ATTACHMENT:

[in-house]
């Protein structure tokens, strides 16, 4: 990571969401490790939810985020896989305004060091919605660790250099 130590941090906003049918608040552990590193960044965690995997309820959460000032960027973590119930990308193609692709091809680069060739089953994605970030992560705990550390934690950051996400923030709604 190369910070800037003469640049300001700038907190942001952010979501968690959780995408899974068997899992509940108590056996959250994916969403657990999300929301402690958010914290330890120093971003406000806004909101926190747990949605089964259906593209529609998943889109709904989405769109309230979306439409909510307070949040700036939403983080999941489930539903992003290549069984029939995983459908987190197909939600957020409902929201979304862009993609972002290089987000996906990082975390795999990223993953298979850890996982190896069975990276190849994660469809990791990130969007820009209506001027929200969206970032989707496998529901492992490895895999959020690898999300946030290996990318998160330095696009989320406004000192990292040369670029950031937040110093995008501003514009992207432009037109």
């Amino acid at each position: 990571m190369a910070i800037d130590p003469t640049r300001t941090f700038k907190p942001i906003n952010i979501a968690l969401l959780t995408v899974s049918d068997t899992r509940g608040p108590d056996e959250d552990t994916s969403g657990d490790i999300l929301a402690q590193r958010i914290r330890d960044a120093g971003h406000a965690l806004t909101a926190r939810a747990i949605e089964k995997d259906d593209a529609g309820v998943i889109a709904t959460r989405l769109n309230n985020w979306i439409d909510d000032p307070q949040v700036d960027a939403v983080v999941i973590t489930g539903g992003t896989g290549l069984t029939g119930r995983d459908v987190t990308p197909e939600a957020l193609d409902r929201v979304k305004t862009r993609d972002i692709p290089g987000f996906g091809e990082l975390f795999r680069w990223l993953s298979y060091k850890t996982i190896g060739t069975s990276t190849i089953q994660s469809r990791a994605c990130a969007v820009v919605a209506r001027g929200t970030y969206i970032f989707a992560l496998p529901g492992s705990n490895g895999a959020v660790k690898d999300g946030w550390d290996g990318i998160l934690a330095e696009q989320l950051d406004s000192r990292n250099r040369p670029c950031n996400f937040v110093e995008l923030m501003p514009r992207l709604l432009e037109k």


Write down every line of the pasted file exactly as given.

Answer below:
[in-house]
């Protein structure tokens, strides 16, 4: 990571969401490790939810985020896989305004060091919605660790250099 130590941090906003049918608040552990590193960044965690995997309820959460000032960027973590119930990308193609692709091809680069060739089953994605970030992560705990550390934690950051996400923030709604 190369910070800037003469640049300001700038907190942001952010979501968690959780995408899974068997899992509940108590056996959250994916969403657990999300929301402690958010914290330890120093971003406000806004909101926190747990949605089964259906593209529609998943889109709904989405769109309230979306439409909510307070949040700036939403983080999941489930539903992003290549069984029939995983459908987190197909939600957020409902929201979304862009993609972002290089987000996906990082975390795999990223993953298979850890996982190896069975990276190849994660469809990791990130969007820009209506001027929200969206970032989707496998529901492992490895895999959020690898999300946030290996990318998160330095696009989320406004000192990292040369670029950031937040110093995008501003514009992207432009037109």
């Amino acid at each position: 990571m190369a910070i800037d130590p003469t640049r300001t941090f700038k907190p942001i906003n952010i979501a968690l969401l959780t995408v899974s049918d068997t899992r509940g608040p108590d056996e959250d552990t994916s969403g657990d490790i999300l929301a402690q590193r958010i914290r330890d960044a120093g971003h406000a965690l806004t909101a926190r939810a747990i949605e089964k995997d259906d593209a529609g309820v998943i889109a709904t959460r989405l769109n309230n985020w979306i439409d909510d000032p307070q949040v700036d960027a939403v983080v999941i973590t489930g539903g992003t896989g290549l069984t029939g119930r995983d459908v987190t990308p197909e939600a957020l193609d409902r929201v979304k305004t862009r993609d972002i692709p290089g987000f996906g091809e990082l975390f795999r680069w990223l993953s298979y060091k850890t996982i190896g060739t069975s990276t190849i089953q994660s469809r990791a994605c990130a969007v820009v919605a209506r001027g929200t970030y969206i970032f989707a992560l496998p529901g492992s705990n490895g895999a959020v660790k690898d999300g946030w550390d290996g990318i998160l934690a330095e696009q989320l950051d406004s000192r990292n250099r040369p670029c950031n996400f937040v110093e995008l923030m501003p514009r992207l709604l432009e037109k």